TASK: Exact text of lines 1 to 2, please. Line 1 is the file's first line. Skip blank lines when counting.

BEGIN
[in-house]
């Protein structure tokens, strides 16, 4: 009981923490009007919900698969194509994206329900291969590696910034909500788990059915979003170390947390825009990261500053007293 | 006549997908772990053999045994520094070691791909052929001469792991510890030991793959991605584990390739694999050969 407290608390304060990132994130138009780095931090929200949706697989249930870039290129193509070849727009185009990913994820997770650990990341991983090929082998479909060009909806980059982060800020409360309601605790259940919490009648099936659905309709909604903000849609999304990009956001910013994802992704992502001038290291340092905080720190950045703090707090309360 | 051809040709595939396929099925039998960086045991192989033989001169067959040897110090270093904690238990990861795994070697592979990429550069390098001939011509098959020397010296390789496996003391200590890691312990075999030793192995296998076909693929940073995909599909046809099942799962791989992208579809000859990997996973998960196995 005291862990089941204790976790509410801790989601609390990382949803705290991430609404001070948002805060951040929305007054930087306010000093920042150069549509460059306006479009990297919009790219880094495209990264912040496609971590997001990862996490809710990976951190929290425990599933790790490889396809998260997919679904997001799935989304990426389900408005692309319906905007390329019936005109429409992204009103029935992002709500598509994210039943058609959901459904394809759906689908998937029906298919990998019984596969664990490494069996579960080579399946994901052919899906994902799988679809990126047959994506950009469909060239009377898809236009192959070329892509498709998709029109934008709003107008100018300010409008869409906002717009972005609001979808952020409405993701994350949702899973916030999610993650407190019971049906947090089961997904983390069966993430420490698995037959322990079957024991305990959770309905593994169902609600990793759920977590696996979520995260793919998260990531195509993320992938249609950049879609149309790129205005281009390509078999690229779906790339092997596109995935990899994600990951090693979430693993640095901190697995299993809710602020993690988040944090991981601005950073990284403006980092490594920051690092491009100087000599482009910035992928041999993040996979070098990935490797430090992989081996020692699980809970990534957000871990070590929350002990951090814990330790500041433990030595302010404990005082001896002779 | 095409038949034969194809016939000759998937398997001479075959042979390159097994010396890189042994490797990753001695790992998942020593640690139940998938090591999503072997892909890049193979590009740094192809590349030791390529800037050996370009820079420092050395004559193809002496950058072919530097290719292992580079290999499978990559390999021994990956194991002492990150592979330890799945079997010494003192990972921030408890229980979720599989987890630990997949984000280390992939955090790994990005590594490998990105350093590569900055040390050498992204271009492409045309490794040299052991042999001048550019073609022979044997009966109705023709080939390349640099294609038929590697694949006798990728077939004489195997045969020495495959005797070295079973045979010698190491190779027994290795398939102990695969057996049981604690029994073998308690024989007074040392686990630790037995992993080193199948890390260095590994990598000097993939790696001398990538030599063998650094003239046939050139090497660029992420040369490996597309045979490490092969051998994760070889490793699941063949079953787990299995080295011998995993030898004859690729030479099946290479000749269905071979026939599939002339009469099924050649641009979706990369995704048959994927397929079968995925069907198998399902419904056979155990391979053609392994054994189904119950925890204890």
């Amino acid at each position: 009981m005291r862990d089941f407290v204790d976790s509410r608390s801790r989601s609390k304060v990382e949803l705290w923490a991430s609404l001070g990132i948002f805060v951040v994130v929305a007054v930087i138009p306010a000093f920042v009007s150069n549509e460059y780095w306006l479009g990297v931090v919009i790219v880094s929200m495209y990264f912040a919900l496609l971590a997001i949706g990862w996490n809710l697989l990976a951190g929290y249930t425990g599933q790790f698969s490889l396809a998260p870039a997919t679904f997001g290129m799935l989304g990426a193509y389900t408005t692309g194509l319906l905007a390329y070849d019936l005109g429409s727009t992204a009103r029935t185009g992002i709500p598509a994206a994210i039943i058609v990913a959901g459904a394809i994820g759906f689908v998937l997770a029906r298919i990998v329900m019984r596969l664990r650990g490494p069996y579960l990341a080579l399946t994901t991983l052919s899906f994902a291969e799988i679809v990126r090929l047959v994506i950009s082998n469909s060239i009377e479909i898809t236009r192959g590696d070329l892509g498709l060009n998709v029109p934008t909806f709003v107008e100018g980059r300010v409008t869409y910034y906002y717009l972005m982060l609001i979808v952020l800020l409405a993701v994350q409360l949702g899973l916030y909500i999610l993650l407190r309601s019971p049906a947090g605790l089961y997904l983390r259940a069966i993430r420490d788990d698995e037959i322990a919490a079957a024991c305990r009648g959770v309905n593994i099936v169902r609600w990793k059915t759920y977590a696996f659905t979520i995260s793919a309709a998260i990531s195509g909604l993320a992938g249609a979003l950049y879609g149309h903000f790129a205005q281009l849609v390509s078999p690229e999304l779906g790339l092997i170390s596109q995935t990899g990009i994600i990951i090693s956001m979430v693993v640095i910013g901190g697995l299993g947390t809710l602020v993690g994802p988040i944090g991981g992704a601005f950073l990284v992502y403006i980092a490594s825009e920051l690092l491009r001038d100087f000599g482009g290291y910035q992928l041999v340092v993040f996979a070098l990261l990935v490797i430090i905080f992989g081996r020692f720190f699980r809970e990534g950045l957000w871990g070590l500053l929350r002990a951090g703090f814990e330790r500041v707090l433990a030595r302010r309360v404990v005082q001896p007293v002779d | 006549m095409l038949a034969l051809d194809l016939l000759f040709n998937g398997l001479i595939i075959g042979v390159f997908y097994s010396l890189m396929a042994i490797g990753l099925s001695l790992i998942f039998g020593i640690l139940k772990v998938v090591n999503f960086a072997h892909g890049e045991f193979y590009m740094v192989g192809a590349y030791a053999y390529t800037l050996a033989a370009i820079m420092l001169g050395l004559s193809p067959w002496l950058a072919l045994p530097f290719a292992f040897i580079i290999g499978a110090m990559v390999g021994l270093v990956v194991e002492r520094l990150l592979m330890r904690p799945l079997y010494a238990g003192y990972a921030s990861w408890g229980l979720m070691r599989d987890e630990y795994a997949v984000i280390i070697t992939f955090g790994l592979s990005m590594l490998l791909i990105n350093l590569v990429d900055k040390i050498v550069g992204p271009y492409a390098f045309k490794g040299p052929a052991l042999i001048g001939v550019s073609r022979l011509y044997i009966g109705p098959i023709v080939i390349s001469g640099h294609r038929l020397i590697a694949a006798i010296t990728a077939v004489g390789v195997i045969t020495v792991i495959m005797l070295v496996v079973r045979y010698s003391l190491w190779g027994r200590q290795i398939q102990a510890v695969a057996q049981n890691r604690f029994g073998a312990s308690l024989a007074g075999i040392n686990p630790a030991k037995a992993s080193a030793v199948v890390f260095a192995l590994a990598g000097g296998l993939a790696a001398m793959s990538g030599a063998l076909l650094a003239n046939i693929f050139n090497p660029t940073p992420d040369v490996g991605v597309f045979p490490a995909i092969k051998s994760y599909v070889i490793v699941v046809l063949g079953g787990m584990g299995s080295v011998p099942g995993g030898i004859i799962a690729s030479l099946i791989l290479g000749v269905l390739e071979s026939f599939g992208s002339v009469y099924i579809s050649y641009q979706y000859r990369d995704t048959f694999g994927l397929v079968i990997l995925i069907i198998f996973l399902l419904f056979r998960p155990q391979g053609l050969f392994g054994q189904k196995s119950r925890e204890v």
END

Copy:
[in-house]
């Protein structure tokens, strides 16, 4: 009981923490009007919900698969194509994206329900291969590696910034909500788990059915979003170390947390825009990261500053007293 | 006549997908772990053999045994520094070691791909052929001469792991510890030991793959991605584990390739694999050969 407290608390304060990132994130138009780095931090929200949706697989249930870039290129193509070849727009185009990913994820997770650990990341991983090929082998479909060009909806980059982060800020409360309601605790259940919490009648099936659905309709909604903000849609999304990009956001910013994802992704992502001038290291340092905080720190950045703090707090309360 | 051809040709595939396929099925039998960086045991192989033989001169067959040897110090270093904690238990990861795994070697592979990429550069390098001939011509098959020397010296390789496996003391200590890691312990075999030793192995296998076909693929940073995909599909046809099942799962791989992208579809000859990997996973998960196995 005291862990089941204790976790509410801790989601609390990382949803705290991430609404001070948002805060951040929305007054930087306010000093920042150069549509460059306006479009990297919009790219880094495209990264912040496609971590997001990862996490809710990976951190929290425990599933790790490889396809998260997919679904997001799935989304990426389900408005692309319906905007390329019936005109429409992204009103029935992002709500598509994210039943058609959901459904394809759906689908998937029906298919990998019984596969664990490494069996579960080579399946994901052919899906994902799988679809990126047959994506950009469909060239009377898809236009192959070329892509498709998709029109934008709003107008100018300010409008869409906002717009972005609001979808952020409405993701994350949702899973916030999610993650407190019971049906947090089961997904983390069966993430420490698995037959322990079957024991305990959770309905593994169902609600990793759920977590696996979520995260793919998260990531195509993320992938249609950049879609149309790129205005281009390509078999690229779906790339092997596109995935990899994600990951090693979430693993640095901190697995299993809710602020993690988040944090991981601005950073990284403006980092490594920051690092491009100087000599482009910035992928041999993040996979070098990935490797430090992989081996020692699980809970990534957000871990070590929350002990951090814990330790500041433990030595302010404990005082001896002779 | 095409038949034969194809016939000759998937398997001479075959042979390159097994010396890189042994490797990753001695790992998942020593640690139940998938090591999503072997892909890049193979590009740094192809590349030791390529800037050996370009820079420092050395004559193809002496950058072919530097290719292992580079290999499978990559390999021994990956194991002492990150592979330890799945079997010494003192990972921030408890229980979720599989987890630990997949984000280390992939955090790994990005590594490998990105350093590569900055040390050498992204271009492409045309490794040299052991042999001048550019073609022979044997009966109705023709080939390349640099294609038929590697694949006798990728077939004489195997045969020495495959005797070295079973045979010698190491190779027994290795398939102990695969057996049981604690029994073998308690024989007074040392686990630790037995992993080193199948890390260095590994990598000097993939790696001398990538030599063998650094003239046939050139090497660029992420040369490996597309045979490490092969051998994760070889490793699941063949079953787990299995080295011998995993030898004859690729030479099946290479000749269905071979026939599939002339009469099924050649641009979706990369995704048959994927397929079968995925069907198998399902419904056979155990391979053609392994054994189904119950925890204890």